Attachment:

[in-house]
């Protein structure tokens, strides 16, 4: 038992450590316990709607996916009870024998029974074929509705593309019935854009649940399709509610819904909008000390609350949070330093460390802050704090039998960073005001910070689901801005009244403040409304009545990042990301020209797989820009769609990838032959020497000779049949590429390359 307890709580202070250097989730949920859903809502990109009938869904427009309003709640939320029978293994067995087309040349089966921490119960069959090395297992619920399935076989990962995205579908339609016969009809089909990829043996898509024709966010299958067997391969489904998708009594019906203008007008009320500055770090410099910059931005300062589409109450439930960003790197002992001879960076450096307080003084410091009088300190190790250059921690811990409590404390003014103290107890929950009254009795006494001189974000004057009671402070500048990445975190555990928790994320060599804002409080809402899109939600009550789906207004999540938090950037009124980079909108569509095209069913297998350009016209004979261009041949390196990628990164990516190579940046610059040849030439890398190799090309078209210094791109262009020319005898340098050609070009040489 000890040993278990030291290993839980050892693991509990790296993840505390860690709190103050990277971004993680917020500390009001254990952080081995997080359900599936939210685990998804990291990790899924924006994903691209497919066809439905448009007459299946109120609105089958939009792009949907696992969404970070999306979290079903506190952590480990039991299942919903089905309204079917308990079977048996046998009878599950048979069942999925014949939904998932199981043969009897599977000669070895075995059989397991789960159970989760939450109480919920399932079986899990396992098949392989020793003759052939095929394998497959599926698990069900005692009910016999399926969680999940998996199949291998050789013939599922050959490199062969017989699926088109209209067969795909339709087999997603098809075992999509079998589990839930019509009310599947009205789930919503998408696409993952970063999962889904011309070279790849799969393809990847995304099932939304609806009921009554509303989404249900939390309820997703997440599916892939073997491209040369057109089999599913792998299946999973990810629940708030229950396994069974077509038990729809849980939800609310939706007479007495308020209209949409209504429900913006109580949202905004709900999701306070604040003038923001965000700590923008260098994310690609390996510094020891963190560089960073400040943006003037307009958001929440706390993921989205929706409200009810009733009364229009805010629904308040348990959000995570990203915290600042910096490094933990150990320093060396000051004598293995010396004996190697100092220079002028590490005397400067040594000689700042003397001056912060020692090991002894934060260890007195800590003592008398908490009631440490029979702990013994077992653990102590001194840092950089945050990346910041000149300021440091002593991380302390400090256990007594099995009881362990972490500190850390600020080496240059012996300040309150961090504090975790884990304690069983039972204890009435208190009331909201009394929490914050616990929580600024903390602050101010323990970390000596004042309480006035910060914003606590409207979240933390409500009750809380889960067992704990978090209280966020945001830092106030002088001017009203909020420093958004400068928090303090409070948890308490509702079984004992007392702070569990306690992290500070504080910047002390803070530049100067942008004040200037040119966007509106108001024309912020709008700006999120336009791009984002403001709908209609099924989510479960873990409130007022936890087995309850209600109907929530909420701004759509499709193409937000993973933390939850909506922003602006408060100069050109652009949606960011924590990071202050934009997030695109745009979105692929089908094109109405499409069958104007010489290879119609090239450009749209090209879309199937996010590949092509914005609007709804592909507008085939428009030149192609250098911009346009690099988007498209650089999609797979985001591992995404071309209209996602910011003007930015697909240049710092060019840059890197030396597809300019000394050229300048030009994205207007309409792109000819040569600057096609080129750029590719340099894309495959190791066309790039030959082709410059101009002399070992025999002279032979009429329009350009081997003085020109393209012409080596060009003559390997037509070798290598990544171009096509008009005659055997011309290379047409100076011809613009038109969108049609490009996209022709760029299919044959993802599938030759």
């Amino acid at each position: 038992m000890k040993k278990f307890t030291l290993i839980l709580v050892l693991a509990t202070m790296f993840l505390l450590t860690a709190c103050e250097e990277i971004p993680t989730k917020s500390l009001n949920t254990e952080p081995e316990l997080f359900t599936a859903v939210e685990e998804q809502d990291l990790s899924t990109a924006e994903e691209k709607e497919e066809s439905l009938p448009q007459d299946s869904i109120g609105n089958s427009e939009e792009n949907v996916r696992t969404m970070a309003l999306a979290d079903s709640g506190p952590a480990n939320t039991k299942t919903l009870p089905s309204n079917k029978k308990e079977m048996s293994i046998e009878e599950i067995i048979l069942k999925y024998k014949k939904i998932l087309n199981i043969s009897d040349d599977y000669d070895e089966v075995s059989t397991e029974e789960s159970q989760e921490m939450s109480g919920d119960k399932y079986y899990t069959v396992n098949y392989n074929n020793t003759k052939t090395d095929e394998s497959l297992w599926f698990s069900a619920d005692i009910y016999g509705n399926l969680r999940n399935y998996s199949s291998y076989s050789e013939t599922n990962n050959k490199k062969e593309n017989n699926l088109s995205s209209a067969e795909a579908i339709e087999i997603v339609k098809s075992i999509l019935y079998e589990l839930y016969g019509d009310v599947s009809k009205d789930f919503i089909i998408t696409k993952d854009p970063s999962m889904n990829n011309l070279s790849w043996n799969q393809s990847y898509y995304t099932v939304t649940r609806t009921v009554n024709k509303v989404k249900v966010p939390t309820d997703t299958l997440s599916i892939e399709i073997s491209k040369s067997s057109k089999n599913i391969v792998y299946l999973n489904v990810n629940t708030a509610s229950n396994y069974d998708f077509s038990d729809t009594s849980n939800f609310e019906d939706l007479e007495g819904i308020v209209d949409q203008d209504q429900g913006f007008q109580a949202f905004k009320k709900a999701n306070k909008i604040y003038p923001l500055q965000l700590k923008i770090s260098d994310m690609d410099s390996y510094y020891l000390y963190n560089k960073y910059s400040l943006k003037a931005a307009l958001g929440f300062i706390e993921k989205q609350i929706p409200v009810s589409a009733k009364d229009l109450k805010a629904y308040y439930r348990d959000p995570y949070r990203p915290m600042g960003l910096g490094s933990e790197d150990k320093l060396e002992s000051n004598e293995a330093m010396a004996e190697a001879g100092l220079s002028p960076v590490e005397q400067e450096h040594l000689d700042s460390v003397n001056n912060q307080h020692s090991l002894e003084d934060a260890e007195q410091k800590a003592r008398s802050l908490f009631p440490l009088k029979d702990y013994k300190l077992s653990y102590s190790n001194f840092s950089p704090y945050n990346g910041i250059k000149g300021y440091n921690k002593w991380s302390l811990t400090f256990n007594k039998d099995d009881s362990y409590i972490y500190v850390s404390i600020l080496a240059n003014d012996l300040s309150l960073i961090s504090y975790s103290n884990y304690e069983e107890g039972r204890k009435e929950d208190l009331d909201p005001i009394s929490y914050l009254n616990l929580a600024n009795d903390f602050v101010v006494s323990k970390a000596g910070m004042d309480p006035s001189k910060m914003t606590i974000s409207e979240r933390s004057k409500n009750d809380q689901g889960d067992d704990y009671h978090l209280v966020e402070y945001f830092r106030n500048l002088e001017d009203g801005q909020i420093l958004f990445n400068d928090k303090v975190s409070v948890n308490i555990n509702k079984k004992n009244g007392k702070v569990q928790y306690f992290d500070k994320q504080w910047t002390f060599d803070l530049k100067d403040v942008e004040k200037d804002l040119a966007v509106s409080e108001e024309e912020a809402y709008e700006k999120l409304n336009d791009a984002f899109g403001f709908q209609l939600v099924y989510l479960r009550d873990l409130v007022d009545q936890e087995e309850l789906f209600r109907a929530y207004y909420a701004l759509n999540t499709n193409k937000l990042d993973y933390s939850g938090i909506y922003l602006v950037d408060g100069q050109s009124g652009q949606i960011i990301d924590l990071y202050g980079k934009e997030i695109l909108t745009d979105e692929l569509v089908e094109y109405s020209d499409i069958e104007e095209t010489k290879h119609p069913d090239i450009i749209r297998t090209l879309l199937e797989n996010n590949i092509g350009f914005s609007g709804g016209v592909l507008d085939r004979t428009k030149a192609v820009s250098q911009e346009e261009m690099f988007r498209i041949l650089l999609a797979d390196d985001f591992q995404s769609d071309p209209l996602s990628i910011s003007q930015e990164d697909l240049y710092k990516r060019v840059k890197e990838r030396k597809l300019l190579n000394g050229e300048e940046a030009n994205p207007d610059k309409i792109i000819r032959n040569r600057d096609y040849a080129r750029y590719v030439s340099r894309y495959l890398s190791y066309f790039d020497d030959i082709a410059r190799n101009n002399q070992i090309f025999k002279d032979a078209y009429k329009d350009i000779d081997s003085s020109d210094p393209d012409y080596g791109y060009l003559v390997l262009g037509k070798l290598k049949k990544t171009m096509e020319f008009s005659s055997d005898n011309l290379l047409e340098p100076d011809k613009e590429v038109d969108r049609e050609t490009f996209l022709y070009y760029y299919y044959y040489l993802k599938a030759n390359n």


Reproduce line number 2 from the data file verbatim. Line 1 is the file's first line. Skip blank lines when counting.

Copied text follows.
């Protein structure tokens, strides 16, 4: 038992450590316990709607996916009870024998029974074929509705593309019935854009649940399709509610819904909008000390609350949070330093460390802050704090039998960073005001910070689901801005009244403040409304009545990042990301020209797989820009769609990838032959020497000779049949590429390359 307890709580202070250097989730949920859903809502990109009938869904427009309003709640939320029978293994067995087309040349089966921490119960069959090395297992619920399935076989990962995205579908339609016969009809089909990829043996898509024709966010299958067997391969489904998708009594019906203008007008009320500055770090410099910059931005300062589409109450439930960003790197002992001879960076450096307080003084410091009088300190190790250059921690811990409590404390003014103290107890929950009254009795006494001189974000004057009671402070500048990445975190555990928790994320060599804002409080809402899109939600009550789906207004999540938090950037009124980079909108569509095209069913297998350009016209004979261009041949390196990628990164990516190579940046610059040849030439890398190799090309078209210094791109262009020319005898340098050609070009040489 000890040993278990030291290993839980050892693991509990790296993840505390860690709190103050990277971004993680917020500390009001254990952080081995997080359900599936939210685990998804990291990790899924924006994903691209497919066809439905448009007459299946109120609105089958939009792009949907696992969404970070999306979290079903506190952590480990039991299942919903089905309204079917308990079977048996046998009878599950048979069942999925014949939904998932199981043969009897599977000669070895075995059989397991789960159970989760939450109480919920399932079986899990396992098949392989020793003759052939095929394998497959599926698990069900005692009910016999399926969680999940998996199949291998050789013939599922050959490199062969017989699926088109209209067969795909339709087999997603098809075992999509079998589990839930019509009310599947009205789930919503998408696409993952970063999962889904011309070279790849799969393809990847995304099932939304609806009921009554509303989404249900939390309820997703997440599916892939073997491209040369057109089999599913792998299946999973990810629940708030229950396994069974077509038990729809849980939800609310939706007479007495308020209209949409209504429900913006109580949202905004709900999701306070604040003038923001965000700590923008260098994310690609390996510094020891963190560089960073400040943006003037307009958001929440706390993921989205929706409200009810009733009364229009805010629904308040348990959000995570990203915290600042910096490094933990150990320093060396000051004598293995010396004996190697100092220079002028590490005397400067040594000689700042003397001056912060020692090991002894934060260890007195800590003592008398908490009631440490029979702990013994077992653990102590001194840092950089945050990346910041000149300021440091002593991380302390400090256990007594099995009881362990972490500190850390600020080496240059012996300040309150961090504090975790884990304690069983039972204890009435208190009331909201009394929490914050616990929580600024903390602050101010323990970390000596004042309480006035910060914003606590409207979240933390409500009750809380889960067992704990978090209280966020945001830092106030002088001017009203909020420093958004400068928090303090409070948890308490509702079984004992007392702070569990306690992290500070504080910047002390803070530049100067942008004040200037040119966007509106108001024309912020709008700006999120336009791009984002403001709908209609099924989510479960873990409130007022936890087995309850209600109907929530909420701004759509499709193409937000993973933390939850909506922003602006408060100069050109652009949606960011924590990071202050934009997030695109745009979105692929089908094109109405499409069958104007010489290879119609090239450009749209090209879309199937996010590949092509914005609007709804592909507008085939428009030149192609250098911009346009690099988007498209650089999609797979985001591992995404071309209209996602910011003007930015697909240049710092060019840059890197030396597809300019000394050229300048030009994205207007309409792109000819040569600057096609080129750029590719340099894309495959190791066309790039030959082709410059101009002399070992025999002279032979009429329009350009081997003085020109393209012409080596060009003559390997037509070798290598990544171009096509008009005659055997011309290379047409100076011809613009038109969108049609490009996209022709760029299919044959993802599938030759």